The International Monetary Fund forecasts say Qatar’s economy growth is set to expand by 5.4% in 2022 alone and produce a surplus of roughly $45 billion.
Qatar’s Minister of State for Energy Affairs Saad Al-Kaabi met with Turkish Minister of Energy and Natural Resources Fatih Donmez in Doha on Wednesday during his visit to the Gulf state.
“Discussions during the meeting dealt with energy relations and cooperation between Qatar and Turkey and means to enhance them,” said QatarEnergy, without disclosing further details of the meeting.
Donmez was in Oman on Tuesday, where he also met with his Omani counterpart Salim Al Aufi to discuss investment opportunities in the oil and gas sector.
Qatar News Agency (QNA) also noted that the Turkish official’s regional visits aim at discussing ways to strengthen cooperation in mining fields.
His visit also comes as the world grapples with an ongoing energy crisis triggered by the Covid-19 outbreak along with the Russian invasion of Ukraine. Despite the challenges, Qatar has proven to be a reliable energy partner for global partners in the industry.
This is primarily due to the Gulf state moving towards dominating the global production of liquified natural gas (LNG) under its major North Field Expansion project, the biggest of its kind in the world.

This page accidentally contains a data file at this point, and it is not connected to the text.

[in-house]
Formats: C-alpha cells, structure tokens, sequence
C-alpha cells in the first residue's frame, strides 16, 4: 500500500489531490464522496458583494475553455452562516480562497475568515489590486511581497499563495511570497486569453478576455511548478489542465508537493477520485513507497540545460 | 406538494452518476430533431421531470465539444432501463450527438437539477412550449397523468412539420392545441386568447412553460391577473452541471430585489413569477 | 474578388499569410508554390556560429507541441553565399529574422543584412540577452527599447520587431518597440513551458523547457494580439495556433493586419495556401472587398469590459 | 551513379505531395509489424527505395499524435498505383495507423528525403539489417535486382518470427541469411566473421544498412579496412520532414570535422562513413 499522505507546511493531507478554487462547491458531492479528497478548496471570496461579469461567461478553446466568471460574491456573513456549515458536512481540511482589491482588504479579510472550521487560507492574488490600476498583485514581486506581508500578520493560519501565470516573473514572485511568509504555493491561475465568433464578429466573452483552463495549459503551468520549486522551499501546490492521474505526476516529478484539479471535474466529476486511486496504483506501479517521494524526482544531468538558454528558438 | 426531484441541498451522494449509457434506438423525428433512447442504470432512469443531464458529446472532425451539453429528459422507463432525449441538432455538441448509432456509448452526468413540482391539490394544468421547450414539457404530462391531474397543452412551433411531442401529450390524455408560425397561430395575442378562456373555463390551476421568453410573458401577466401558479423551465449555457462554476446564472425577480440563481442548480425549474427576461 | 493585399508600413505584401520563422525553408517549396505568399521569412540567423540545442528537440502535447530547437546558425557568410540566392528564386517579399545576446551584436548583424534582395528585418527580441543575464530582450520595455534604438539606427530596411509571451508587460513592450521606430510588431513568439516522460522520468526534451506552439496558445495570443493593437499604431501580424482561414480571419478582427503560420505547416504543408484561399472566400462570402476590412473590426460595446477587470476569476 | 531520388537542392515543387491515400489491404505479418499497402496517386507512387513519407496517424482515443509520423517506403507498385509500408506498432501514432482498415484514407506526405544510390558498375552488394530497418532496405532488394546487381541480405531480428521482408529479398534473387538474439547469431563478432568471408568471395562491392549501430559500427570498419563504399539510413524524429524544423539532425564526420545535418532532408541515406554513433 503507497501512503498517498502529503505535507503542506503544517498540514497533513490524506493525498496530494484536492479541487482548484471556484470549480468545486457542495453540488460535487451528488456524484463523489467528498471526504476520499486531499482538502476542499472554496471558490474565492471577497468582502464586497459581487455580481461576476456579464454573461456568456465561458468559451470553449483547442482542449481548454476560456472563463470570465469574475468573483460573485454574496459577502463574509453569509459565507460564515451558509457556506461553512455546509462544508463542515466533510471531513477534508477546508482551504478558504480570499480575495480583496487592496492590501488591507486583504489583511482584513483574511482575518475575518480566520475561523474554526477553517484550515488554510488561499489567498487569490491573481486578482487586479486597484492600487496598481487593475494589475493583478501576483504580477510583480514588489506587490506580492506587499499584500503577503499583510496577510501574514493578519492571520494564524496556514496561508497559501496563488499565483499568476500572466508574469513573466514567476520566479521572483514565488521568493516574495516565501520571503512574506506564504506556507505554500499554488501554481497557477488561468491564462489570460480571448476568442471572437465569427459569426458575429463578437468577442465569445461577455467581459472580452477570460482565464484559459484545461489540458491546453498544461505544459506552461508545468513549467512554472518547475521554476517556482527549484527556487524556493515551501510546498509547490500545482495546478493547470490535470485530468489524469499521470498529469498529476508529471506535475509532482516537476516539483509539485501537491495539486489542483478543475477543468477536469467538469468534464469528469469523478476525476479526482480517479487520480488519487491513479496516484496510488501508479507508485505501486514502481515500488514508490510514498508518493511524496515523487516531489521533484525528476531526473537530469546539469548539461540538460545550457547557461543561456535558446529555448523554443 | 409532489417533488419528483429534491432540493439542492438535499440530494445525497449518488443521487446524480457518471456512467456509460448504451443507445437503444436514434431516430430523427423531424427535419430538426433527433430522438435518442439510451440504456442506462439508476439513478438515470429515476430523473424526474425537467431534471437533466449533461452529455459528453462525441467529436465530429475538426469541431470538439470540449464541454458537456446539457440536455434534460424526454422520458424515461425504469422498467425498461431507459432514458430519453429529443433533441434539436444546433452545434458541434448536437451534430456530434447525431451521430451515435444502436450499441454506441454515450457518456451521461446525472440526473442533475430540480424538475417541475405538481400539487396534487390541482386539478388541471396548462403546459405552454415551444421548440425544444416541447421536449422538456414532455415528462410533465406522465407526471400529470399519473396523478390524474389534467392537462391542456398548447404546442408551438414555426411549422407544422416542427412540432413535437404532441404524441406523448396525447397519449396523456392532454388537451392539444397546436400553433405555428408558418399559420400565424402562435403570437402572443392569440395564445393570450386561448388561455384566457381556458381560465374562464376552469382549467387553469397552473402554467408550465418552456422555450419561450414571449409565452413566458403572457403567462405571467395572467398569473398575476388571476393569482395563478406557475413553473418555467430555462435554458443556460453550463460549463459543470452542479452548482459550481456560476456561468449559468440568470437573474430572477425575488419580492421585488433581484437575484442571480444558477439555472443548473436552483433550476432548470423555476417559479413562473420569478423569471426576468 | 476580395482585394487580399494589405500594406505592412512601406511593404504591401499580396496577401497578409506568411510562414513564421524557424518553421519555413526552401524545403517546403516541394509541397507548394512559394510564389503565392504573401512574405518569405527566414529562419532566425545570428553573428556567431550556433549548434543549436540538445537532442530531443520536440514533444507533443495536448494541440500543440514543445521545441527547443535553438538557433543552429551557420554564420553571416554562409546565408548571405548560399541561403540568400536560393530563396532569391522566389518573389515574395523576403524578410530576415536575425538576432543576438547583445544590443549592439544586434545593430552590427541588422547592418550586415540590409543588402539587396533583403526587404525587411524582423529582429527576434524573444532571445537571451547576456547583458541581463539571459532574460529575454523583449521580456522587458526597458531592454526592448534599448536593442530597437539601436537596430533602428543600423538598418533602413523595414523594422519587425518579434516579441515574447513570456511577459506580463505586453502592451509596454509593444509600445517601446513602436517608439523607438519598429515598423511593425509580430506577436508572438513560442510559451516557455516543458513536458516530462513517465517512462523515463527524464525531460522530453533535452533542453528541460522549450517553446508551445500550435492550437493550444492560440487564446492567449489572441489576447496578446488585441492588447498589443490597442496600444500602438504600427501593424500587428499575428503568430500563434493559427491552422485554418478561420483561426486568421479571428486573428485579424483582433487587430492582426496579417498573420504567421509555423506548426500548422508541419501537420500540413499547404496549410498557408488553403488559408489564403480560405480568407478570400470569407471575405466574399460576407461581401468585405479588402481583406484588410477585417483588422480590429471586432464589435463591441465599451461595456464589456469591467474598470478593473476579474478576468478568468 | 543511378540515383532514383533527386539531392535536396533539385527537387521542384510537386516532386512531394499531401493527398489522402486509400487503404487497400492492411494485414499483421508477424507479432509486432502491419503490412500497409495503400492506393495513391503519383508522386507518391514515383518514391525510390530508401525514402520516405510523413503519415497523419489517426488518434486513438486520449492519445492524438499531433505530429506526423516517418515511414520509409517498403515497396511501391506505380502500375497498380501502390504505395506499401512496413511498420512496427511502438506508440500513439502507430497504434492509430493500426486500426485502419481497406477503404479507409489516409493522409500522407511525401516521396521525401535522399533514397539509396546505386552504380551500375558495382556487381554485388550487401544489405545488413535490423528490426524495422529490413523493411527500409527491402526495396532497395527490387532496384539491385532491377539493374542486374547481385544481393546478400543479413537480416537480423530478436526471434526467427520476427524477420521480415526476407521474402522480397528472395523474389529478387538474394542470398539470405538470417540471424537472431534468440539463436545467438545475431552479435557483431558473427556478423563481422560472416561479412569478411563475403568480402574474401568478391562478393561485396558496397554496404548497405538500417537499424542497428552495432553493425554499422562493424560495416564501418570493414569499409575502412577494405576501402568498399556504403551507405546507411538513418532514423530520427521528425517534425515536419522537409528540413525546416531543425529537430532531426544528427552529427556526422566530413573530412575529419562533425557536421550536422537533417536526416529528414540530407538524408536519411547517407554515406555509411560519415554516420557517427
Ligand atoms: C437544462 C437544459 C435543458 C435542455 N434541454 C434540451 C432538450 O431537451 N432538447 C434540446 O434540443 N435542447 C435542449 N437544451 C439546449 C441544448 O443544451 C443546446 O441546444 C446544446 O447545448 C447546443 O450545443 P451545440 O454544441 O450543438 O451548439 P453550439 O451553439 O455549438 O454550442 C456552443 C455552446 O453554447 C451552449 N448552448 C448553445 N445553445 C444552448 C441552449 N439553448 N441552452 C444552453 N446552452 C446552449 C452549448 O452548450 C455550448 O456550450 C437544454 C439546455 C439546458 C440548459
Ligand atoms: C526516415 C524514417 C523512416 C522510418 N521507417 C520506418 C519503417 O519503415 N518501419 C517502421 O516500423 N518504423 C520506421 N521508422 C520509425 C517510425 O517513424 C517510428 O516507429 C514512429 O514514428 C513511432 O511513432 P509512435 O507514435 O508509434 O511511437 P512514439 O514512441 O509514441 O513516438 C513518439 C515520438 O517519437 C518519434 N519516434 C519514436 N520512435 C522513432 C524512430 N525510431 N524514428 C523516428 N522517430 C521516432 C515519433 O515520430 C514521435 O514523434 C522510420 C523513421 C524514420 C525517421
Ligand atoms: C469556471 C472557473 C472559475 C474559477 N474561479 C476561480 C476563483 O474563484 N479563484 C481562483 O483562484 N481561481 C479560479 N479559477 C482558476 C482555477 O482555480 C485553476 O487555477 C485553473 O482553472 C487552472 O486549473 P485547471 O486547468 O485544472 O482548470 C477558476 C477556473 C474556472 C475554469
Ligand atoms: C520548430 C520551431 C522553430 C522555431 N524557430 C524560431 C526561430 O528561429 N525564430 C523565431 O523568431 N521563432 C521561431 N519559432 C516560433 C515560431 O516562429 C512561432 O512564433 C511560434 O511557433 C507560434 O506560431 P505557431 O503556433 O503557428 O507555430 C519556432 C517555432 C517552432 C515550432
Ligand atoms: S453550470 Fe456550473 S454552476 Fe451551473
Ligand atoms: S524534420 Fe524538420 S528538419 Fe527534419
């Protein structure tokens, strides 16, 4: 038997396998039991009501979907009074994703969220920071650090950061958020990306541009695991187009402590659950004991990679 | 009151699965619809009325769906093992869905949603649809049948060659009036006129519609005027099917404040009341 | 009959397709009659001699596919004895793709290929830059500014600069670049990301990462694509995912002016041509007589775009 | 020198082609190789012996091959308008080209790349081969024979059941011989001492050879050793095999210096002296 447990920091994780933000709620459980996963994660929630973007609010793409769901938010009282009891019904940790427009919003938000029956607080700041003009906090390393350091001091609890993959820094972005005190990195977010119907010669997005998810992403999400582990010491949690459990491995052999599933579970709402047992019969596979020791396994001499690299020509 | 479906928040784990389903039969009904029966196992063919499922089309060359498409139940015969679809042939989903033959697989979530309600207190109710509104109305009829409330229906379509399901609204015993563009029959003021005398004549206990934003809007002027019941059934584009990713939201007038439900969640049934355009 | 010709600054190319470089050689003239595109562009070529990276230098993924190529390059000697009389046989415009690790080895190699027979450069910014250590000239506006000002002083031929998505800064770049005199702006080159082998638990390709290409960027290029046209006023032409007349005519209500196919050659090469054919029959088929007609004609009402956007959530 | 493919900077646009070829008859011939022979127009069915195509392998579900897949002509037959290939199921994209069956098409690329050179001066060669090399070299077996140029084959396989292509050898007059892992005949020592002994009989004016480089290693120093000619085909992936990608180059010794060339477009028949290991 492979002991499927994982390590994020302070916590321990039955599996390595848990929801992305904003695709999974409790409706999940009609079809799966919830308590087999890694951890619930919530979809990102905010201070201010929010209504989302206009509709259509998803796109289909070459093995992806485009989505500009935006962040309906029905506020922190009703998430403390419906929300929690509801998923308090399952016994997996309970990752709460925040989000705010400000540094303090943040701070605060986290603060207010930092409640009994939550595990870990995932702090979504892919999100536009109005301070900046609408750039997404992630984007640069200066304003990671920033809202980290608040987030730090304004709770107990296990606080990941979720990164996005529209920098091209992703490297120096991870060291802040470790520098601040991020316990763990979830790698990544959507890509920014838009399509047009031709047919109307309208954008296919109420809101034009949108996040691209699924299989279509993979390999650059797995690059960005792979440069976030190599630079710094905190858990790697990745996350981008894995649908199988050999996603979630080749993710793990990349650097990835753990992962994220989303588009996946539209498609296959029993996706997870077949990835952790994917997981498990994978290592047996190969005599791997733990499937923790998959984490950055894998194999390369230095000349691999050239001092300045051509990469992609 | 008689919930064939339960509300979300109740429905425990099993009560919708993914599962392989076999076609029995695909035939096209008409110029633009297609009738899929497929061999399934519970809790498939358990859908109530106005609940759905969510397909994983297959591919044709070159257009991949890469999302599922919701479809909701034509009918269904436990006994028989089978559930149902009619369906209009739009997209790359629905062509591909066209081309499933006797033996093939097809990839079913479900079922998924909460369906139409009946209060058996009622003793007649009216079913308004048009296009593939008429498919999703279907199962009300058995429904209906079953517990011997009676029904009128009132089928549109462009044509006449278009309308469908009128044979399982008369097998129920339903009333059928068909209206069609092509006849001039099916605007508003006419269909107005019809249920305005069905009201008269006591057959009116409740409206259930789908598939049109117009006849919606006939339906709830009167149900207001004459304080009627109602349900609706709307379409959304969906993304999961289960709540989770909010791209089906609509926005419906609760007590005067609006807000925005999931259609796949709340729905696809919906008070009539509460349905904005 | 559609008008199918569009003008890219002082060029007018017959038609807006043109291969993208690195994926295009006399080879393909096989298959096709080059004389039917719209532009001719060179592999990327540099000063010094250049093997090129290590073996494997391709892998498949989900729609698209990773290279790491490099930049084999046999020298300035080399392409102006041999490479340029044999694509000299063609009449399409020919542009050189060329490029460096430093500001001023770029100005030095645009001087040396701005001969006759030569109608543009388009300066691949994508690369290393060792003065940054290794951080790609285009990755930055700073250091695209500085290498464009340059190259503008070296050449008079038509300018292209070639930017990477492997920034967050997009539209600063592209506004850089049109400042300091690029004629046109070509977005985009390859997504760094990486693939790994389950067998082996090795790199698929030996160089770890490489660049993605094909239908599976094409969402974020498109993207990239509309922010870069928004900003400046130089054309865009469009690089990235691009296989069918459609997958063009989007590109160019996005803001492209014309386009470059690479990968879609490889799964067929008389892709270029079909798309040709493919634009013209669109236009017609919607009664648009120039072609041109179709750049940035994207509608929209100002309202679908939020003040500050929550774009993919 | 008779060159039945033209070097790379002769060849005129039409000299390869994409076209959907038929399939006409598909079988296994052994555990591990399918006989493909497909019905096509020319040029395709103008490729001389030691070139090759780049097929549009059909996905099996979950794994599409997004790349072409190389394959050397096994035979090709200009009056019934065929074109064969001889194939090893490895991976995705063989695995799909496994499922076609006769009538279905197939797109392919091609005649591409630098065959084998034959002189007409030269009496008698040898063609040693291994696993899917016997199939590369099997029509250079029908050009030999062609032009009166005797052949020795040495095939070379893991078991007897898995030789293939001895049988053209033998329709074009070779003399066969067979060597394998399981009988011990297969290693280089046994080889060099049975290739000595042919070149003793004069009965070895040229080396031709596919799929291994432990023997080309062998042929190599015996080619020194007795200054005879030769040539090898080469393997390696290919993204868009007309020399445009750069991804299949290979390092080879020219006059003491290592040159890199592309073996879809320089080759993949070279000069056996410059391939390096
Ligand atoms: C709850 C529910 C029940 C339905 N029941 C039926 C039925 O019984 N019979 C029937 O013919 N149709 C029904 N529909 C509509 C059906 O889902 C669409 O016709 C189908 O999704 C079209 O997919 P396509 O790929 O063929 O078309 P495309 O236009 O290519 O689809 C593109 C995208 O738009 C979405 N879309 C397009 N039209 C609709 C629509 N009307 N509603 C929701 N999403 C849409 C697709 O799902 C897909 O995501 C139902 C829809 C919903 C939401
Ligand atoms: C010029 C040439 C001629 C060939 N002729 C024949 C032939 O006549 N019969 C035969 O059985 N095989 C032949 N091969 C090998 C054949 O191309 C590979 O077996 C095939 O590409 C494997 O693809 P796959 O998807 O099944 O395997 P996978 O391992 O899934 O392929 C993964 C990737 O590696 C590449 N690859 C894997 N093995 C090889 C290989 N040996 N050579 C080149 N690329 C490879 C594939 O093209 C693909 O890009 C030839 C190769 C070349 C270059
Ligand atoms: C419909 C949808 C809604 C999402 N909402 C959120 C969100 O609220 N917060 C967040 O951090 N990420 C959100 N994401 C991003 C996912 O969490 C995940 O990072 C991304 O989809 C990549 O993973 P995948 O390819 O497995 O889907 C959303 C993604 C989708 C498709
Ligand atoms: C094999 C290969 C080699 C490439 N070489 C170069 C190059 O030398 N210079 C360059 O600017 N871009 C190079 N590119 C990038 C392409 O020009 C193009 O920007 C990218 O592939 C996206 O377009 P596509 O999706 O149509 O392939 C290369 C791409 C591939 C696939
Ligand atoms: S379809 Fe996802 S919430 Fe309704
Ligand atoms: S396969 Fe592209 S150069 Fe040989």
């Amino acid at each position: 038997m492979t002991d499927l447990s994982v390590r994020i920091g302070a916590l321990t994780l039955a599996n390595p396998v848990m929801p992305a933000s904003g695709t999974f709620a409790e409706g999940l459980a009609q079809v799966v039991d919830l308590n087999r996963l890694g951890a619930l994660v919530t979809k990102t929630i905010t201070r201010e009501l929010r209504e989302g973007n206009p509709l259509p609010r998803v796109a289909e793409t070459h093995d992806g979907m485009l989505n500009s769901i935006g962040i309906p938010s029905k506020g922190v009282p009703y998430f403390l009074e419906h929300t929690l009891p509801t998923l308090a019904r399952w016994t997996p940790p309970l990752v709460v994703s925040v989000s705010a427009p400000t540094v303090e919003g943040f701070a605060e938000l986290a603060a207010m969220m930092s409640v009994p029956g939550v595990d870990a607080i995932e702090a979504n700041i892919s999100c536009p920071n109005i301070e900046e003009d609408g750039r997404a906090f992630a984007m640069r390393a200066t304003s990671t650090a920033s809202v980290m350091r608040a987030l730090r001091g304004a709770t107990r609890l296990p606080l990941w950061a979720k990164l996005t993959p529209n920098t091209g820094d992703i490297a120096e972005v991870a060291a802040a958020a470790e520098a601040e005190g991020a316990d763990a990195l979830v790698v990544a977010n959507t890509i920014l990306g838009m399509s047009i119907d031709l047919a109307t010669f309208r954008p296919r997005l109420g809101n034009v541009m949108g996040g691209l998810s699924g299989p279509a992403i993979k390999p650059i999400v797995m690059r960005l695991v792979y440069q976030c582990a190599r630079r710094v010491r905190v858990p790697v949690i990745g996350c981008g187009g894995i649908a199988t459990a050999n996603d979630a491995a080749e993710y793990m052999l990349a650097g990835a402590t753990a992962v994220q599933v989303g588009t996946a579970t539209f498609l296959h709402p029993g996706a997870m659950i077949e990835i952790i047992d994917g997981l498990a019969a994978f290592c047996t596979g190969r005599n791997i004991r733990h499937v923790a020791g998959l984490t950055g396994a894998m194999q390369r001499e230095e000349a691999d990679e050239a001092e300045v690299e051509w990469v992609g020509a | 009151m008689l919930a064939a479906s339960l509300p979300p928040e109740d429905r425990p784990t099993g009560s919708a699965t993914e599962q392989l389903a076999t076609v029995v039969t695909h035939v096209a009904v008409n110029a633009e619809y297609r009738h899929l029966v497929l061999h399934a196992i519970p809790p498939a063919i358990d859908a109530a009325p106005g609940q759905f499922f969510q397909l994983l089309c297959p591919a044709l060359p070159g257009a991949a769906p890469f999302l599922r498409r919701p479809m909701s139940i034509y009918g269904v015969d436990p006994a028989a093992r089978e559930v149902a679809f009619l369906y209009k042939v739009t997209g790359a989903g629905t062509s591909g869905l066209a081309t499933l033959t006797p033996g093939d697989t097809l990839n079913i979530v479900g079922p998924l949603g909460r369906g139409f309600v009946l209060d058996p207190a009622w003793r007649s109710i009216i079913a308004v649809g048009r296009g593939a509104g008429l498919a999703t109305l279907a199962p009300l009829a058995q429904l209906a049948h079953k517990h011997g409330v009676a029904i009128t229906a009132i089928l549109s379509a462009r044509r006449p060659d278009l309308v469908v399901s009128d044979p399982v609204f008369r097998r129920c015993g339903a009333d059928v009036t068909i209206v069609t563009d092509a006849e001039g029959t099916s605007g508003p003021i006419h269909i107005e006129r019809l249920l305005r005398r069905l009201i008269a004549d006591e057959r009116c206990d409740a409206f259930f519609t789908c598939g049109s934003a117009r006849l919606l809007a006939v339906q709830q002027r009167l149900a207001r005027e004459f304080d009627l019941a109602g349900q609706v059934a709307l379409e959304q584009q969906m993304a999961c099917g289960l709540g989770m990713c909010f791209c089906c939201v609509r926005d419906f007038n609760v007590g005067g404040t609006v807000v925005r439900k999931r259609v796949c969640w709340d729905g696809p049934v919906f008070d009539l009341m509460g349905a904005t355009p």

International Monetary Fund forecasts say Qatar’s economy growth is set to expand by 5.4% in 2022 alone and produce a surplus of roughly $45 billion.
Ankara is heavily reliant on imported oil and gas with a 74% import dependency. It is also the second in terms of global energy demand, a position that it has maintained over the past two decades, according to Turkey’s foreign ministry.
The country is located near at least 60% of the world’s proven oil and natural gas reserves, making it one of the biggest natural gas and electricity markets in its region.
Russia was Turkey’s main gas supplier in the early 2000’s before it diversified its energy suppliers, stretching out to Iran in 2001 and Azerbaijan in 2007.
It recently expanded the capacity of its pipelines by introducing new lines, including the TurkStream route from Russia and the TANAP route from Azerbaijan.
Currently, Turkey gets its oil from Iran, Iraq, Russia and Saudi Arabia.
Meanwhile, Turkey has been serving as an avenue for diplomacy in an effort to reach a political solution to the ongoing war in Ukraine by hosting meetings between officials from Moscow and Kyiv.
According to reports, Turkey has not abandoned its ties with Russia in light of the ongoing war in Ukraine and has instead doubled its imports of Russian oil.
So far, Turkey has imported 200,000 barrels per day (bpd) in comparison to 98,000 bpd during the same period in 2021.
Turkey’s inflation rate has been on the rise, reaching 73.5% in May this year, its highest in 23 years, per a CNBC report. Analysts have also warned of a further increase in inflation if no solution is put in place.